Understanding the LDAP Data Interchange Format

What is LDIF?

LDIF is short for LDAP Data Interchange Format.

When working with directory servers on a daily basis, it is important to know how the LDAP data format, works. This is the data type that describes the directory and directory entries in a text format. It is used to populate the directory and to automate addition of large amounts of entries all at once. The LDIF format is also used to modify existing directory entries.

For this reason, most LDAP command line tools rely on LDIF for input and/or output.

LDAP administrators also have to rely on LDIF a great deal, because LDAP is really only a database. All LDAP does for you is storing information, using the LDIF format.

Most LDAP (server) packages include a set of layouts that you can use to map your organization's data on, but you will notice rather sooner than later that the default schemes never quite fit reality. The same goes for the standard tools: they are very useful for administrative use, but you wouldn't want your users to have to read through this document, for instance, before they are able to authenticate themselves on your network using an LDAP-enabled account.

In order to manage LDAP sensibly, and to configure the database and integrate LDAP-enabled services, you'll have to make yourself very familiar with the LDIF format. That is why we include a brief introduction to LDIF. You are encouraged to read the man page, man ldif (on Linux systems) or check out the RFC describing the LDIF format..

The basic format of an LDIF entry is as follows:

dn: <distinguished_name>
<attribute>: <value>
<attribute>: <value>
<attribute>:: <base-64-value>
<attribute>: < <URL>
...

Values for attributes may be UTF-8 or base 64 encoded data, or an URL (Universal Resource Locator) may be provided to locate the actual value for an attribute. Lines beginning with a hash mark (#) are ignored, lines beginning with a single space are interpreted as the continuation of the previous line. Multiple values for the same attribute are specified on separate lines.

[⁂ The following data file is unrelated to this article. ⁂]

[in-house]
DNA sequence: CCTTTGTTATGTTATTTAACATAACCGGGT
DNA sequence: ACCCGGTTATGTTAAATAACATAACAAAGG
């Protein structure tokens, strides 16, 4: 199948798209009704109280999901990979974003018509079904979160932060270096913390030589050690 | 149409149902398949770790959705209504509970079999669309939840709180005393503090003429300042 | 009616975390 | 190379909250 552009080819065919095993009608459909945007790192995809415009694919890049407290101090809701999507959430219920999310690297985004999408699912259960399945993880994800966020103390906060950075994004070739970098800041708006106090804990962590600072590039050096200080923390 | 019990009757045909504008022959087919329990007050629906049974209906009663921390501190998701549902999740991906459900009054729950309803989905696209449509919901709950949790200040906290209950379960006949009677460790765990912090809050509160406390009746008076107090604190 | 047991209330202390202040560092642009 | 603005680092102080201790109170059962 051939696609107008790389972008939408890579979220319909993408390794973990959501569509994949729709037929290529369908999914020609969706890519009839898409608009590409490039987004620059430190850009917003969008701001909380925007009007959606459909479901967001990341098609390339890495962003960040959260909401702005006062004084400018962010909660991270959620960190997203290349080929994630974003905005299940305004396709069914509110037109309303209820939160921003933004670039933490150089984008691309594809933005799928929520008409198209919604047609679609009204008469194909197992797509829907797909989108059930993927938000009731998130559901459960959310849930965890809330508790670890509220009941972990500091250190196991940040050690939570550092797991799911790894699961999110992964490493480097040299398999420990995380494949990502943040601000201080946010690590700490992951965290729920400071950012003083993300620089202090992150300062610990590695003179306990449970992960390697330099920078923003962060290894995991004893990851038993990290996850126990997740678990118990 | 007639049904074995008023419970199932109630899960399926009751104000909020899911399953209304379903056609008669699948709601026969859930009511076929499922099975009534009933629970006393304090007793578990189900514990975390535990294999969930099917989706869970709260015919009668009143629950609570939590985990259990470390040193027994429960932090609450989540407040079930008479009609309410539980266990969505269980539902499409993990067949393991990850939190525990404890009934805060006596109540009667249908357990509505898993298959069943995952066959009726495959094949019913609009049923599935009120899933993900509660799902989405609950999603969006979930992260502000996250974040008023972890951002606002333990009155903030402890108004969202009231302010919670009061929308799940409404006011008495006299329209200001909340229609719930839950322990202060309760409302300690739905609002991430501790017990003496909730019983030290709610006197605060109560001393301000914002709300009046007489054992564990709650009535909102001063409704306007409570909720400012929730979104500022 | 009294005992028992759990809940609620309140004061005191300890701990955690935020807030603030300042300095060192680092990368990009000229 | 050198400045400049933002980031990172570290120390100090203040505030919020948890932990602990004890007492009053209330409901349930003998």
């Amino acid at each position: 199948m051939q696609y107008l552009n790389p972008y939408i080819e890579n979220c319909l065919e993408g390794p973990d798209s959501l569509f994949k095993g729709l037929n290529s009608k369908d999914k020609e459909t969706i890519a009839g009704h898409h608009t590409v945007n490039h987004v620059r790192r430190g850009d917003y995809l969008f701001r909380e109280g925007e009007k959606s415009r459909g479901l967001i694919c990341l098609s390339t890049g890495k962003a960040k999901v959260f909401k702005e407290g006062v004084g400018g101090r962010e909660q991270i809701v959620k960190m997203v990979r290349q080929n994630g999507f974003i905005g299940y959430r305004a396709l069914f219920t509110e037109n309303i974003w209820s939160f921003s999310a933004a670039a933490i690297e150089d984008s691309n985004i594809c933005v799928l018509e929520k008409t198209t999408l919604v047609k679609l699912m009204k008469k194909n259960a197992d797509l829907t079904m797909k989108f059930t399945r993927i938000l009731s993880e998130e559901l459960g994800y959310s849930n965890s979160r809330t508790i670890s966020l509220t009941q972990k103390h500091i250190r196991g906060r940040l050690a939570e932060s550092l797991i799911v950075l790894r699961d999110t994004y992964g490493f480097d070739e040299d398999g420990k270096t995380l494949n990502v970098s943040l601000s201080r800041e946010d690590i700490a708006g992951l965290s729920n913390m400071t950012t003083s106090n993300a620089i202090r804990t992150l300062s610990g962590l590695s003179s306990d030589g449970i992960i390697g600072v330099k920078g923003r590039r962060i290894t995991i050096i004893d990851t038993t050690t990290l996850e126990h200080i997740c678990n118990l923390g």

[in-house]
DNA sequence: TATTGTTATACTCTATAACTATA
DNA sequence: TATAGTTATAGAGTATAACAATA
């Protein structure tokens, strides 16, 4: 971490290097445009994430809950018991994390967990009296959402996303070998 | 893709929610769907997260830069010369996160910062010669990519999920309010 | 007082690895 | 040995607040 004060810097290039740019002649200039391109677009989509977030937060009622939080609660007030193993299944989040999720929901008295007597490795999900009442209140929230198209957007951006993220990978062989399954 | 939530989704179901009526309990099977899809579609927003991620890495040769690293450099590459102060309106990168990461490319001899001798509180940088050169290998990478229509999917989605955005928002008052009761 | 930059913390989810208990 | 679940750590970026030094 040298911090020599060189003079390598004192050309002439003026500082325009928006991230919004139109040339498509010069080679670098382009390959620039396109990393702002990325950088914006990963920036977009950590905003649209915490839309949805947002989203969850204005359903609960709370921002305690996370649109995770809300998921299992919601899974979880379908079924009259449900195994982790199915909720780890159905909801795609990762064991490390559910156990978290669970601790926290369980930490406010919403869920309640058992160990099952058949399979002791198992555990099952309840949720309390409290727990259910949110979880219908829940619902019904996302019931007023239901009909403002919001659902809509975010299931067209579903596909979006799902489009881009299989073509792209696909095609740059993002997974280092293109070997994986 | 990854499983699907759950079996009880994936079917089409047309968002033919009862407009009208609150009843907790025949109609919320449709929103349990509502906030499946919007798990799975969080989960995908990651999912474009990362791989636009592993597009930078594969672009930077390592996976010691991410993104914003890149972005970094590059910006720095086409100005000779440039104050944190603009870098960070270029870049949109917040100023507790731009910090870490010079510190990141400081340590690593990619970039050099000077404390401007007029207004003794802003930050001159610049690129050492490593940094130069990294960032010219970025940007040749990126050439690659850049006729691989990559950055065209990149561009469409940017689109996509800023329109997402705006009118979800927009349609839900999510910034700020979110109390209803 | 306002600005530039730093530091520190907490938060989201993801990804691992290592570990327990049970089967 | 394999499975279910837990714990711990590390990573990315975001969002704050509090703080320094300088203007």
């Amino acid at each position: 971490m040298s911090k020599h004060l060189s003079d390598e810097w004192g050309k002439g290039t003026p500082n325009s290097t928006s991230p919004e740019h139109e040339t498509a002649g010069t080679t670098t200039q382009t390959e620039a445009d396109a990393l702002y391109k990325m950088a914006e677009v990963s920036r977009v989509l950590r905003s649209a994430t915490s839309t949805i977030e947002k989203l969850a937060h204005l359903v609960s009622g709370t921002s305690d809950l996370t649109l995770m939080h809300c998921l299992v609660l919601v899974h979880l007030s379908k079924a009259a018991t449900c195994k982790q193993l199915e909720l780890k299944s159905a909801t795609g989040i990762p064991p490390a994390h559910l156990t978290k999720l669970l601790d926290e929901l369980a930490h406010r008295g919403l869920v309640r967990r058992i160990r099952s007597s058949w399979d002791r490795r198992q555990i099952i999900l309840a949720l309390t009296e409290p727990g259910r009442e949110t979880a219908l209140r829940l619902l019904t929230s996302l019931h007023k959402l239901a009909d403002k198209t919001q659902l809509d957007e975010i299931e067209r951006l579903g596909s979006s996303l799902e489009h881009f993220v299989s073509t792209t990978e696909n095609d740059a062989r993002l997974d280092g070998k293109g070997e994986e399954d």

LDIF example

A typical set of entries defining users looks like this:

dn: cn=Peter Petersen
objectclass: top
objectclass: person
objectclass: organizationalPerson
objectclass: inetOrgPerson
cn: Peter Petersen
modifytimestamp: 0Z
postalAddress: Verkortingstraat 10
l: Leuven
postalCode: B-3000
                                                                                
dn: cn=Jan Jansen
objectclass: top
objectclass: person
objectclass: organizationalPerson
objectclass: inetOrgPerson
cn: Jan Jansen
modifytimestamp: 0Z
postalAddress: Naamse Vest 174
l: Leuven
postalCode: B-3000

And these are a couple of entries defining hosts on the network:

# entry-id: 34
dn: cn=stella,ou=hosts,dc=example,dc=com
cn: stella
ipHostNumber: 192.168.13.103
objectClass: top
objectClass: iphost
creatorsName: uid=admin,ou=administrators,ou=topologymanagement,o=netscaperoot
modifiersName: uid=admin,ou=administrators,ou=topologymanagement,o=netscaperoot
createTimestamp: 20031127062446Z
modifyTimestamp: 20031127062446Z
nsUniqueId: 490fe981-1dd211b2-80bdd1dd-c2b06d66

# entry-id: 35
dn: cn=loburg,ou=hosts,dc=example,dc=com
cn: loburg
ipHostNumber: 192.168.13.105
objectClass: top
objectClass: iphost
creatorsName: uid=admin,ou=administrators,ou=topologymanagement,o=netscaperoot
modifiersName: uid=admin,ou=administrators,ou=topologymanagement,o=netscaperoot
createTimestamp: 20031127062515Z
modifyTimestamp: 20031127062515Z
nsUniqueId: 6cd32f81-1dd211b2-80bdd1dd-c2b06d66

The LDIF file is made up of one or more directory entries, separated by a blank line. Each entry consists of the following items:

  • An optional entry ID.

  • A required distinguished name (dn).

  • One or more object classes (at least one is required).

  • Multiple attribute definitions, as required by the object classes.

Distinguished names should be normalized: components are separated by commas, no spaces between components.

The object class “inetOrgPerson” is defined in RFC2798. Here you can read more about possible attributes and advised usage.

Additional object classes may be defined in the schema your LDAP server is using.

Binary data

Binary data can be represented using base 64 encoding. This type of data is identified by the “::” symbol. An example would be the statement

jpegPhoto:: <encoded image>

In addition to binary data, also values beginning with a semicolon (;) or a space, and any non-ASCII data must be specified using base 64 encoding.

Solaris systems come with a conversion tool, ldif, that you can find in /usr/ds/<version>/bin/slapd/server/.